as co-ordinating conjunction
A comma (,) generally indicates pauses in speech.
But, when it joins two clauses, it indicates a contrast
between two ideas. In speech it is normal to draw attention to this
contrast by a slight pause. A comma is the usual way of indicating
this, although it is not obligatory:
- Sheila can eat anything and large quantities of it, but she
never puts on weight.
- I'm going to make some New Year resolutions, but I don't
suppose I'll keep them
A comma after but would be very unusual, Yong. Although
we might pause after but if we are making up our minds about
the consequences of something, this would not normally be indicated
in writing, unless we want to indicate hesitation with a discourse
marker such as er, reflecting informal speech:
- You can play in the fields down by the river, but not in
- You can play in the fields down by the river, but, er, not
in the woods.
and as co-ordinating conjunction
Note that and when it is used as a coordinating conjunction
indicates addition. In speech the addition of ideas is not
normally marked by a pause, so no comma is needed, unless the items
being connected are very long. Compare the following:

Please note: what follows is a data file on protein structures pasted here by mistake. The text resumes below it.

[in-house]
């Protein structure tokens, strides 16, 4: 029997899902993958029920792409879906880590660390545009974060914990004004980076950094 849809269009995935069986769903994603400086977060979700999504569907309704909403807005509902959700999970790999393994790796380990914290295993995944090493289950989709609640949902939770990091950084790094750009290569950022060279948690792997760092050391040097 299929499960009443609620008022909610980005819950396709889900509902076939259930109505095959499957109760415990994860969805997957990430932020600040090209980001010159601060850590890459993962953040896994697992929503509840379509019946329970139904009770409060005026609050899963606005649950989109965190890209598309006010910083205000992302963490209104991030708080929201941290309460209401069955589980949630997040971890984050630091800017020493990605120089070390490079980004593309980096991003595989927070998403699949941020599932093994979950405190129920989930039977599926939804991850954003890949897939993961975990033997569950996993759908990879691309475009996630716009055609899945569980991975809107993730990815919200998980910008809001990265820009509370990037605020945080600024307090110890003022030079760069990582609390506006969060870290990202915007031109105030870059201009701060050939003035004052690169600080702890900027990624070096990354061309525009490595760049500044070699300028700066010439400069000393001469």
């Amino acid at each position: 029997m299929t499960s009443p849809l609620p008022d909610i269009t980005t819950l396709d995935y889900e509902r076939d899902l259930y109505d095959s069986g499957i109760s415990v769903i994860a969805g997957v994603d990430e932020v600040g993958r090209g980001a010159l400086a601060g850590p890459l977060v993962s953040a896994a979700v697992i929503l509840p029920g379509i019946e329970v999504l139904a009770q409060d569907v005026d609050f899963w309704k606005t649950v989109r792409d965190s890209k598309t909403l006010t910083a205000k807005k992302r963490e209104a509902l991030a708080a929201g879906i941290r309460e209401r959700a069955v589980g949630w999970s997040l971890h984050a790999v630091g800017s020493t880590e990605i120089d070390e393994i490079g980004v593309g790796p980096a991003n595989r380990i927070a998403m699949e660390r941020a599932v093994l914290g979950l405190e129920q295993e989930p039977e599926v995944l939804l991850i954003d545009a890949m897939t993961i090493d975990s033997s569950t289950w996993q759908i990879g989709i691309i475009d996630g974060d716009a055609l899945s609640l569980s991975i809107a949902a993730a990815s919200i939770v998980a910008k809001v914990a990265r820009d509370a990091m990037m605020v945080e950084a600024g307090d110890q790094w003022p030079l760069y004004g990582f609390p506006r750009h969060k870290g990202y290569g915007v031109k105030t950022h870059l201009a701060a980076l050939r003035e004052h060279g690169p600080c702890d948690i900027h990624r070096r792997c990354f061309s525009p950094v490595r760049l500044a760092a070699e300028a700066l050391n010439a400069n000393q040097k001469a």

- The general announced that there would be a ceasefire and
ordered all his troops to lay down their weapons.
- Jennifer decided to try the home-made steak-and-onion pie
with mashed potato and buttered carrots, and David ordered the
breaded fish with chips and peas.
defining relative clauses
Defining relative clauses identify the noun being referred to.
They tell us which person or thing is meant. They follow immediately
after the nouns that they modify with no pause in speech, so no
comma is used in writing:
- The boy (that) I dated when I was at school has now married
my best friend.
- The shares (that) he bought when he joined the company are
Note that if we leave the identifying relative clauses out, the
sentences do not have very much meaning:
- The boy has now married my best friend. (Which boy?)
- The shares are now worthless. (Which shares?)